Freddy Lim
Freddy Lim, a candidate to the 2016 legislative election and singer of death metal band Chthonic Reuters

Freddy Lim, frontman of the Taiwanese metal band Chthonic, was elected on Saturday January 16 as a legislator in Taipei's 5th District. The singer defeated veteran legislator Lin Yu-fang of the Kuomintang by more than 6,000 votes, according to Focus Taiwan.

The tattoed and pony-tailed Lim gained a seat for the New Power Party (NPP), during the national elections. Lim claims that his conservative opponents are out of touch with Taiwan's youth, which seems borne out by Lin Yu-Fang of the Chinese Nationalist Party (KMT), calling on voters not to elect a candidate "who has hair that is longer than a woman's hair and is mentally abnormal," according to the Taipei Times.

The death metal singer responded by saying that Lin's remarks "were completely discriminatory." The Chthonic front man, arguably the biggest death metal band in Asia, is hoping to win a seat in Taipei's Wanhua District, a KMT stronghold. Polling suggests that the NPP candidate is in with a chance as he has a large fan base. Tens of thousands attended a free concert and rally in Taipei during December 2015.

A big turnout among younger voters is expected. A key part of the NPP platform is to lower the voting age from 20 to 18. Johnny Yeh, a student at Tsinghua University in Beijing says Lim's party has his vote. He's flying home to cast a ballot for the first time. "I hope that Taiwan can be more independent from the mainland, both economically and politically. Maybe Taiwan can trade more with other countries," he told CNN.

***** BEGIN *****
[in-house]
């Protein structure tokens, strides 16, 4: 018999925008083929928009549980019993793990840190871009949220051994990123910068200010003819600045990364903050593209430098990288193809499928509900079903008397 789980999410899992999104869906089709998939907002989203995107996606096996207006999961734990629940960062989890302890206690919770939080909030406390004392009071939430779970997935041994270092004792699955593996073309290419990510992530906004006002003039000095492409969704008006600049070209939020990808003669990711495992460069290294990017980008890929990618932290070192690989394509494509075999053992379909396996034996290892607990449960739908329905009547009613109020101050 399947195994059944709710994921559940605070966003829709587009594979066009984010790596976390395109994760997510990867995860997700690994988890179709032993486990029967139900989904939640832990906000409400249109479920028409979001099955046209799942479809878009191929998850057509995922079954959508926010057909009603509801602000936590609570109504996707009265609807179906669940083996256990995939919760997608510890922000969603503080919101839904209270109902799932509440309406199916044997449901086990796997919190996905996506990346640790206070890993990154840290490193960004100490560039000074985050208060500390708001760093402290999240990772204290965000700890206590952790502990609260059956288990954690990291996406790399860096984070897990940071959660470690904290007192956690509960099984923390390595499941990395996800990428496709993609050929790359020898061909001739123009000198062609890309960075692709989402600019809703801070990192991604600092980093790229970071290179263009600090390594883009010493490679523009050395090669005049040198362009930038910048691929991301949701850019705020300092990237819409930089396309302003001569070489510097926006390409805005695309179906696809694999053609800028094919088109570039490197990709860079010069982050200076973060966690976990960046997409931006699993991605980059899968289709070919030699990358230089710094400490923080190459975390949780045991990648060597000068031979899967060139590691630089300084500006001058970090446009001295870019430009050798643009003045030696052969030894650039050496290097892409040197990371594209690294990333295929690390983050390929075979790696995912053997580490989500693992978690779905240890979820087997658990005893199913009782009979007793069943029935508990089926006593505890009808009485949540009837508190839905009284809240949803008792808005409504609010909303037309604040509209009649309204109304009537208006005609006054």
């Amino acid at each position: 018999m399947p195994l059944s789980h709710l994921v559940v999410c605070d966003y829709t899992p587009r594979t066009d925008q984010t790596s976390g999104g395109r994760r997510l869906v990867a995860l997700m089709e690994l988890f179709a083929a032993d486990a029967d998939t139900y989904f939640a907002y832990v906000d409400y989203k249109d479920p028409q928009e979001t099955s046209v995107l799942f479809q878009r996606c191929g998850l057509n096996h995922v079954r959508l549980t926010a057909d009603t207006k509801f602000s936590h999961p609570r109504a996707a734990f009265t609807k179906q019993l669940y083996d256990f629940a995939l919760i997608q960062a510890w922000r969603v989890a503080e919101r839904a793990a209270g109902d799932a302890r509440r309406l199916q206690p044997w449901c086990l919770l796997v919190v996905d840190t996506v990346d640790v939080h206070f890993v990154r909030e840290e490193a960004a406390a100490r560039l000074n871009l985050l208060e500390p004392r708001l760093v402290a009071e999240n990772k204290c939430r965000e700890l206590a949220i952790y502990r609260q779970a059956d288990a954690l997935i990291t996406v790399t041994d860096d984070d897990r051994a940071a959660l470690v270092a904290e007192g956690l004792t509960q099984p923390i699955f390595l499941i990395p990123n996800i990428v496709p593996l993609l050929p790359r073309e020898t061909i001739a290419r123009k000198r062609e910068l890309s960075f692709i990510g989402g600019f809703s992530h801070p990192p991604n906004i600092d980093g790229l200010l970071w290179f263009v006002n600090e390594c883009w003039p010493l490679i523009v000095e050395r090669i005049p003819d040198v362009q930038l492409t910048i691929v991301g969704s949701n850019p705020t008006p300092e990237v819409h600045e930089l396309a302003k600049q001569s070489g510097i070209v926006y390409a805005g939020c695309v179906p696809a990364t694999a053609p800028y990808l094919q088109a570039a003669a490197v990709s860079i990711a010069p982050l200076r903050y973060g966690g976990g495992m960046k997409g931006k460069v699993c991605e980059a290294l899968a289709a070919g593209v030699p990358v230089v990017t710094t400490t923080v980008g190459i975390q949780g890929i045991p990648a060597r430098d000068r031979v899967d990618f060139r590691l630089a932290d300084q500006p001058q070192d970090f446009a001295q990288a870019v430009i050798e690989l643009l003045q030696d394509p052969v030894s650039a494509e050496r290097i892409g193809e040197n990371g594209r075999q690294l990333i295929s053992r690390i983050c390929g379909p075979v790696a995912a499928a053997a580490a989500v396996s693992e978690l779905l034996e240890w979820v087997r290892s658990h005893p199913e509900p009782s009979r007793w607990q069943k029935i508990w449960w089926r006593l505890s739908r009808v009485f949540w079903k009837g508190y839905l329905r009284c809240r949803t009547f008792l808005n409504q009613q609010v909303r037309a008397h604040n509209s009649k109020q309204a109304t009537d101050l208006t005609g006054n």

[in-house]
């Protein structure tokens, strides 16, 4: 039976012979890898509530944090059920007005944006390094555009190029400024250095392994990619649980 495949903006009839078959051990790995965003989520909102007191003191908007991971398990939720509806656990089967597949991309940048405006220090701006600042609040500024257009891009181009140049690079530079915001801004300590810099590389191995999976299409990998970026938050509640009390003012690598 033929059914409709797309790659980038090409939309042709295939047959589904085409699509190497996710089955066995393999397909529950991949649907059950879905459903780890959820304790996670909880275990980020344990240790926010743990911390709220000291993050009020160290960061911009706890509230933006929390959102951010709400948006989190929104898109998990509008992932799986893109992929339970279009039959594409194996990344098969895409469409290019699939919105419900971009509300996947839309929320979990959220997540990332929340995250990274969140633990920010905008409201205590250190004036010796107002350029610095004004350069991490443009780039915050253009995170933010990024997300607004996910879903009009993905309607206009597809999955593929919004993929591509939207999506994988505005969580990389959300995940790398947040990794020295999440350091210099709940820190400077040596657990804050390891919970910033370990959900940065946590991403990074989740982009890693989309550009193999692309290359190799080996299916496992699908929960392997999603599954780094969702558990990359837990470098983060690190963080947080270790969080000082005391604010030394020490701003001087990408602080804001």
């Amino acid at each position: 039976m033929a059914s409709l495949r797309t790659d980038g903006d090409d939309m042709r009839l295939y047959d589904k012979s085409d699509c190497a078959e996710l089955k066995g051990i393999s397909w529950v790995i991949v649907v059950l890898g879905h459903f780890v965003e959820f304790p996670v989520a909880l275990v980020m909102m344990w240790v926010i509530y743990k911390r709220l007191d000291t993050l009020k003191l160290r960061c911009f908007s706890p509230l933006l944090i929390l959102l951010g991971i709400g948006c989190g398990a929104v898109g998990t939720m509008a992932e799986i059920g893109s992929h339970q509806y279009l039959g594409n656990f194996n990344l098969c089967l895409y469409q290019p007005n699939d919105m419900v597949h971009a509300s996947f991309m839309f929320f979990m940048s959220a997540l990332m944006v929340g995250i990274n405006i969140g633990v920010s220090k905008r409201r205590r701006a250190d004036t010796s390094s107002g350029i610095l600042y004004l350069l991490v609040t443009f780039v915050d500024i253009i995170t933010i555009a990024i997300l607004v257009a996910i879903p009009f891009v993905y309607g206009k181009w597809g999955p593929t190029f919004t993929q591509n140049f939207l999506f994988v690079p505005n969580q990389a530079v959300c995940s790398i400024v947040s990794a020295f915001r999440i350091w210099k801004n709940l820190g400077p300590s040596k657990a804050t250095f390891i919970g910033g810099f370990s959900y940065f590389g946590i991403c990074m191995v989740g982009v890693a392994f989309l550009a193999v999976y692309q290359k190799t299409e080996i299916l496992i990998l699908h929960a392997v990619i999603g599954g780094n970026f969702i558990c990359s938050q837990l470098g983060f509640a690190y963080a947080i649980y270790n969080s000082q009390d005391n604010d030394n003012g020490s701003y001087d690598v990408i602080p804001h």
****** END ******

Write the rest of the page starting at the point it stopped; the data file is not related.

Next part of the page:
Lim, 39, was elected chair of Amnesty International's Taiwan branch in 2012. Chthonic's music, and Lim's platform, attempting to resolve Taiwan's identity crisis, which centres around whether Taiwan is a part of China or has a completely different identity.

"The government thinks that relying on China will result in economic prosperity, which the youth do not agree with," he said from his campaign centre in Taipei. "If I entered parliament, the most important thing [that I'd like to change] would be the distrust in politics."

He added: "I hope Taiwanese people can appreciate more of the precious freedom, democracy and independence we have today. Even a free society like Hong Kong has become so miserable thanks to the Chinese government's involvement."

Chthonic and Lim have a strong Taiwanese identity, which appeals to many young people on the island. A song called Supreme Pain for the Tyrant tells the story of the failed 1970 assassination attempt on Chiang Ching-kuo, Chiang Kai-shek's son, by a pro-independence activist. "Let me stand up like a Taiwanese / Only justice will bring you peace," the lyrics say. More contentious is the imagery in the video, comparing the KMT to the Nazis.

There is also a desire to declare Taiwan as distinct from China by reclaiming the island's history, before the KMT arrived. Lim often sings in Taiwanese, as opposed to Mandarin, and writes lyrics about aborigines that predate the 1949 arrival of Chiang Kai-shek's Kuomintang party from mainland China by many centuries. The song Takao tells the story of Taiwanese aborigines who fought in the Imperial Japanese Army in the Second World War.

"Defenders of Bú-Tik Palace," Chthonic explains, is about the 1930 Wushe Incident – in which Taiwanese aborigines were killed for rising up against Japanese oppression – and for "all martyrs who sacrificed themselves in resistance against dictators and fought for independence."

The fight for indigenous rights